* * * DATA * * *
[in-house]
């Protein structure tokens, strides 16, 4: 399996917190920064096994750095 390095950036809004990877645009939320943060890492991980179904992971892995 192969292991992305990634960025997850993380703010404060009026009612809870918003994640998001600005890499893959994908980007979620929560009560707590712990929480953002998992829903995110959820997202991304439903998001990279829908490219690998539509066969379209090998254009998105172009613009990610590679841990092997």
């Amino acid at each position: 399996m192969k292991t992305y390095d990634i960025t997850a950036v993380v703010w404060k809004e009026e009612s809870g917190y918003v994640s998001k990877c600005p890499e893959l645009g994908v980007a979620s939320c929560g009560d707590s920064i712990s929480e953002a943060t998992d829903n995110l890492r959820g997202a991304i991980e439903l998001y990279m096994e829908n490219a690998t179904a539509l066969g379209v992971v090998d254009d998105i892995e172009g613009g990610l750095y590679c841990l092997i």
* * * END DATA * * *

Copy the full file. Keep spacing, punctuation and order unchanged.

[in-house]
């Protein structure tokens, strides 16, 4: 399996917190920064096994750095 390095950036809004990877645009939320943060890492991980179904992971892995 192969292991992305990634960025997850993380703010404060009026009612809870918003994640998001600005890499893959994908980007979620929560009560707590712990929480953002998992829903995110959820997202991304439903998001990279829908490219690998539509066969379209090998254009998105172009613009990610590679841990092997």
């Amino acid at each position: 399996m192969k292991t992305y390095d990634i960025t997850a950036v993380v703010w404060k809004e009026e009612s809870g917190y918003v994640s998001k990877c600005p890499e893959l645009g994908v980007a979620s939320c929560g009560d707590s920064i712990s929480e953002a943060t998992d829903n995110l890492r959820g997202a991304i991980e439903l998001y990279m096994e829908n490219a690998t179904a539509l066969g379209v992971v090998d254009d998105i892995e172009g613009g990610l750095y590679c841990l092997i």